The War on Opioids Is Taking Me From My Family
The opioid epidemic is a big headline grabber in the news. And yes, it is a huge problem, with many devastating cases of overdoses. What the news fails to mention is the legitimate pain patients. The people who are on stable doses of medication and follow the rules. They are greatly suffering, and their families are mourning the person they once knew as their mother, father, sister, aunt…
My pain started when I was in my early 20s. I had a recurrent herniated disk in my spine, and eventually had a spinal fusion. After years of what was called “failed back surgery” I was eventually diagnosed with Adhesive Arachnoiditis. I also have Ehler’s-Danlos syndrome. My knees, hips, collarbone, ribs, spine, fingers—you get the idea—come out of place with almost every movement I make.
For years, my pain was well managed. The caveat? It was managed with very high doses of opioid pain medications combined with muscle relaxers, anti-inflammatories, and anti-seizure medications that help with nerve pain. I also went to physical therapy, used tens units, took hot baths, kept heating pads and ice on hand, and had an arsenal of other at-home remedies. But, I could function and lead a somewhat normal life. Every morning, I could take my dog for a walk in the park. I could do a quick trip to the grocery store. I was able to attend physical therapy appointments two times per week, continuously. I was even able to give birth to a baby boy, with help from my healthcare team managing my medications. When he was born, my pain was controlled enough that I could take him to mommy and me classes, go for walks and take him to the park. I would make him healthy meals and snacks and we would get down on the floor and play together.
And then the war on opioids started. Pain management physicians started to get scared. They were seeing their colleagues face criminal charges for “over” prescribing. Even if it was to patients who had meticulously documented medical histories and had maintained stable levels of medications over several years—in my case I was at 7-10 years of no increases in my pain medication and my pain was still well-managed.
My pain medication, over a period of time, was cut to less than half of what I was taking to manage my pain. This was in 2015. My son was 2. Slowly I lost my ability to do the things mentioned above. We had to make the tough decision to put our son in full-time daycare because I just couldn’t care for him on my own. It was devastating that I couldn’t do the one job I was put on this earth to do. But, I managed. I was still making it to physical therapy, took my son to soccer, and used my little bit of energy to try and be a good mom and wife.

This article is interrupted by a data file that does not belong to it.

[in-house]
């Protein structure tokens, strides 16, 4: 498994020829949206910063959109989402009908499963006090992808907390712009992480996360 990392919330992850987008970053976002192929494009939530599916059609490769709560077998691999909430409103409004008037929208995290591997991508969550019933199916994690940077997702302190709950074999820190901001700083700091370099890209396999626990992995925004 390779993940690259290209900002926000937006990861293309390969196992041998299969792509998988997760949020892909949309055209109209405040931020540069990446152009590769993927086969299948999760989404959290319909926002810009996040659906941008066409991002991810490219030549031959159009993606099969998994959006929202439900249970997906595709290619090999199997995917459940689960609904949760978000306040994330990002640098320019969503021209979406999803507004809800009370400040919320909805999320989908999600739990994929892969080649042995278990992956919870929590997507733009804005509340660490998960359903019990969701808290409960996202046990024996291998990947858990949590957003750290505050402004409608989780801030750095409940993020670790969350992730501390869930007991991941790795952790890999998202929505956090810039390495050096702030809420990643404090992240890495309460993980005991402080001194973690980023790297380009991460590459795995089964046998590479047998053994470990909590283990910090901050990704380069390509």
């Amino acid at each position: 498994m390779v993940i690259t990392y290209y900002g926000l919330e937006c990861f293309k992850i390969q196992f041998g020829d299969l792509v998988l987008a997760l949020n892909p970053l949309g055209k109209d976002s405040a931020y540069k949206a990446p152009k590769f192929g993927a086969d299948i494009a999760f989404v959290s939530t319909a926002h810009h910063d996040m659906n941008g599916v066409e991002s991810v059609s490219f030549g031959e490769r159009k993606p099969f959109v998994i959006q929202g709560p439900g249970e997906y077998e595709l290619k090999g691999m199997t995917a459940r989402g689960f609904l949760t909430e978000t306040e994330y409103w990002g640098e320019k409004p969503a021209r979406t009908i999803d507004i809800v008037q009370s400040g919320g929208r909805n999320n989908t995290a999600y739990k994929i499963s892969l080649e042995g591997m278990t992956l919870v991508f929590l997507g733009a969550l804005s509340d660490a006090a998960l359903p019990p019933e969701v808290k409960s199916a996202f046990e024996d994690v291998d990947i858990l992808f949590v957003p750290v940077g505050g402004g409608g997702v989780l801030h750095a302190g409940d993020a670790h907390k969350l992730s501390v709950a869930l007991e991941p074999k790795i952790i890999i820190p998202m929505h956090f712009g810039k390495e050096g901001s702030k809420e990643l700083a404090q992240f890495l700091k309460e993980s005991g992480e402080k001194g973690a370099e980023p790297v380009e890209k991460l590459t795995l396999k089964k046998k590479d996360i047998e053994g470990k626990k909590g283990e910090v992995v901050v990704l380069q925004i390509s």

Then, the medication cuts came again. Doctors were feeling pressure from the CDC, and were forced to taper medications yet again—and again with no concern for a patient’s history. It didn’t matter that I had a disease sometimes compared to cancer pain, but without the release of death. It didn’t matter that I dislocated joints in my body with almost every step that I took. No one cared that my blood pressure was unmanaged because of the severe pain I was feeling.
My doctor’s hands were tied. But I was quickly becoming a shell of the person I was when my pain was managed. I now use a rollator walker and am getting an electric wheelchair. My son frequently misses activities because I am in too much pain. My family doesn’t get home-cooked meals. I don’t have the energy for things like physical therapy, because every second that my pain is somewhat under control is used to care for my family. The rest of the time I am confined to the recliner. I can’t even count the number of family events and holidays I have had to miss.
My medication is continuing to be tapered. And as a family, we are preparing. We will need to hire help to get my son to and from school, and if he wants to join any sports or extracurricular activities. My family is losing me. And it’s sad. Because there is a solution. If my pain was managed, my life would be much different. Would I still have limitations, be in pain, and have a restricted life? Yes. But I would be able to function enough to care for myself and my family…and maybe even fit in some time to enjoy myself.
So, the next time you hear that someone is taking prescription pain medication don’t judge them. Listen to their story. We need to fight so that legitimate patients with severe intractable pain can have a life with less pain.
Getty image by Aleksandar Nakic